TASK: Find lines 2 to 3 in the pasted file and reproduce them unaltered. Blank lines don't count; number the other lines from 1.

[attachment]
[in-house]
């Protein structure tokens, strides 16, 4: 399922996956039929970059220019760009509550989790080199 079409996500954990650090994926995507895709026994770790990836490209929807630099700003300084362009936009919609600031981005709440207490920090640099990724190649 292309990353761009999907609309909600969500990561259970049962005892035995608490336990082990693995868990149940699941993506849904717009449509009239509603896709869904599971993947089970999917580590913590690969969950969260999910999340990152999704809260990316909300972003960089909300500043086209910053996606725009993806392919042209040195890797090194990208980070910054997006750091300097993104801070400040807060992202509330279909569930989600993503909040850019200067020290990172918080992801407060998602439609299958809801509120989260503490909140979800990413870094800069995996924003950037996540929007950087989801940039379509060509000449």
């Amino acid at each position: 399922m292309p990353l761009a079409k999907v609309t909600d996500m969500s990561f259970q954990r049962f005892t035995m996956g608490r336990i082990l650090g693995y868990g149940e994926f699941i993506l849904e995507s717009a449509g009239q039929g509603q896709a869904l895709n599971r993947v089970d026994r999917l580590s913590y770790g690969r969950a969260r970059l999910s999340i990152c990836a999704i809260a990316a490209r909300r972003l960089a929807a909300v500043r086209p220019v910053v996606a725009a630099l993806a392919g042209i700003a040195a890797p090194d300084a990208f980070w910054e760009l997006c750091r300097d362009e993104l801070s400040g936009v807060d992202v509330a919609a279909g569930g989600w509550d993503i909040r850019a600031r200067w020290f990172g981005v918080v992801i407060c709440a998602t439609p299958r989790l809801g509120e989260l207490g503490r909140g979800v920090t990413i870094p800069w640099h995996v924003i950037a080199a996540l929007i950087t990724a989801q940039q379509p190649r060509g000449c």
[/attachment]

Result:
């Protein structure tokens, strides 16, 4: 399922996956039929970059220019760009509550989790080199 079409996500954990650090994926995507895709026994770790990836490209929807630099700003300084362009936009919609600031981005709440207490920090640099990724190649 292309990353761009999907609309909600969500990561259970049962005892035995608490336990082990693995868990149940699941993506849904717009449509009239509603896709869904599971993947089970999917580590913590690969969950969260999910999340990152999704809260990316909300972003960089909300500043086209910053996606725009993806392919042209040195890797090194990208980070910054997006750091300097993104801070400040807060992202509330279909569930989600993503909040850019200067020290990172918080992801407060998602439609299958809801509120989260503490909140979800990413870094800069995996924003950037996540929007950087989801940039379509060509000449």
């Amino acid at each position: 399922m292309p990353l761009a079409k999907v609309t909600d996500m969500s990561f259970q954990r049962f005892t035995m996956g608490r336990i082990l650090g693995y868990g149940e994926f699941i993506l849904e995507s717009a449509g009239q039929g509603q896709a869904l895709n599971r993947v089970d026994r999917l580590s913590y770790g690969r969950a969260r970059l999910s999340i990152c990836a999704i809260a990316a490209r909300r972003l960089a929807a909300v500043r086209p220019v910053v996606a725009a630099l993806a392919g042209i700003a040195a890797p090194d300084a990208f980070w910054e760009l997006c750091r300097d362009e993104l801070s400040g936009v807060d992202v509330a919609a279909g569930g989600w509550d993503i909040r850019a600031r200067w020290f990172g981005v918080v992801i407060c709440a998602t439609p299958r989790l809801g509120e989260l207490g503490r909140g979800v920090t990413i870094p800069w640099h995996v924003i950037a080199a996540l929007i950087t990724a989801q940039q379509p190649r060509g000449c």